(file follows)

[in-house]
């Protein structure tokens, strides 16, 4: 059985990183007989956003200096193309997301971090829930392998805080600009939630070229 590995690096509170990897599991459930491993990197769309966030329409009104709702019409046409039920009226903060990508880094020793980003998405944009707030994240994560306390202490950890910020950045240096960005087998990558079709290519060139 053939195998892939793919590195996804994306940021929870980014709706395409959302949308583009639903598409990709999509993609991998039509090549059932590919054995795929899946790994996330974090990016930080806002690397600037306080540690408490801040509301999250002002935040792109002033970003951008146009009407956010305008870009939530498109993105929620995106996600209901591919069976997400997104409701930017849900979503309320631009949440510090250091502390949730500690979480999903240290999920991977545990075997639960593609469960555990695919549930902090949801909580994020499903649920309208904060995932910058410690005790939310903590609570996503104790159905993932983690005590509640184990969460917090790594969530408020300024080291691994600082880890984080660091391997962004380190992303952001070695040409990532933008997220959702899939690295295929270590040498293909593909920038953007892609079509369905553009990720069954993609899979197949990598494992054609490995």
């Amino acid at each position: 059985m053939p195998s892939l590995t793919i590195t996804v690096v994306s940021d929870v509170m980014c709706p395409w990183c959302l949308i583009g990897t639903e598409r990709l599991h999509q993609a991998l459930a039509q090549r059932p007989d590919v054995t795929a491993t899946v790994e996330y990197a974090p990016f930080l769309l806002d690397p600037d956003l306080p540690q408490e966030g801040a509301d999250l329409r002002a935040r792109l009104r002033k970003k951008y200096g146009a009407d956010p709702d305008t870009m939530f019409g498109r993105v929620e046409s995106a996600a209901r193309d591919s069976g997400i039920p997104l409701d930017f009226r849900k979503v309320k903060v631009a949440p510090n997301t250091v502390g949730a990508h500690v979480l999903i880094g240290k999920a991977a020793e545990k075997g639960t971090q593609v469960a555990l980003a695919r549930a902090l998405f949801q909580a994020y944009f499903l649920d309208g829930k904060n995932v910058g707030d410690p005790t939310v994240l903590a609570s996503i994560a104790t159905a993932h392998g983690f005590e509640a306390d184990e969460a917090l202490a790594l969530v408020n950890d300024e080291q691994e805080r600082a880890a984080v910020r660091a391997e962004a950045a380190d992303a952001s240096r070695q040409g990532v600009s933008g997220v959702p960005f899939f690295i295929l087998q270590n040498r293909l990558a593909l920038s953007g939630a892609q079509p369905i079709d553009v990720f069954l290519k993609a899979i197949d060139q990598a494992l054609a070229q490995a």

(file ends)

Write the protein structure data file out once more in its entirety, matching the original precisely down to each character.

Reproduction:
[in-house]
């Protein structure tokens, strides 16, 4: 059985990183007989956003200096193309997301971090829930392998805080600009939630070229 590995690096509170990897599991459930491993990197769309966030329409009104709702019409046409039920009226903060990508880094020793980003998405944009707030994240994560306390202490950890910020950045240096960005087998990558079709290519060139 053939195998892939793919590195996804994306940021929870980014709706395409959302949308583009639903598409990709999509993609991998039509090549059932590919054995795929899946790994996330974090990016930080806002690397600037306080540690408490801040509301999250002002935040792109002033970003951008146009009407956010305008870009939530498109993105929620995106996600209901591919069976997400997104409701930017849900979503309320631009949440510090250091502390949730500690979480999903240290999920991977545990075997639960593609469960555990695919549930902090949801909580994020499903649920309208904060995932910058410690005790939310903590609570996503104790159905993932983690005590509640184990969460917090790594969530408020300024080291691994600082880890984080660091391997962004380190992303952001070695040409990532933008997220959702899939690295295929270590040498293909593909920038953007892609079509369905553009990720069954993609899979197949990598494992054609490995």
């Amino acid at each position: 059985m053939p195998s892939l590995t793919i590195t996804v690096v994306s940021d929870v509170m980014c709706p395409w990183c959302l949308i583009g990897t639903e598409r990709l599991h999509q993609a991998l459930a039509q090549r059932p007989d590919v054995t795929a491993t899946v790994e996330y990197a974090p990016f930080l769309l806002d690397p600037d956003l306080p540690q408490e966030g801040a509301d999250l329409r002002a935040r792109l009104r002033k970003k951008y200096g146009a009407d956010p709702d305008t870009m939530f019409g498109r993105v929620e046409s995106a996600a209901r193309d591919s069976g997400i039920p997104l409701d930017f009226r849900k979503v309320k903060v631009a949440p510090n997301t250091v502390g949730a990508h500690v979480l999903i880094g240290k999920a991977a020793e545990k075997g639960t971090q593609v469960a555990l980003a695919r549930a902090l998405f949801q909580a994020y944009f499903l649920d309208g829930k904060n995932v910058g707030d410690p005790t939310v994240l903590a609570s996503i994560a104790t159905a993932h392998g983690f005590e509640a306390d184990e969460a917090l202490a790594l969530v408020n950890d300024e080291q691994e805080r600082a880890a984080v910020r660091a391997e962004a950045a380190d992303a952001s240096r070695q040409g990532v600009s933008g997220v959702p960005f899939f690295i295929l087998q270590n040498r293909l990558a593909l920038s953007g939630a892609q079509p369905i079709d553009v990720f069954l290519k993609a899979i197949d060139q990598a494992l054609a070229q490995a």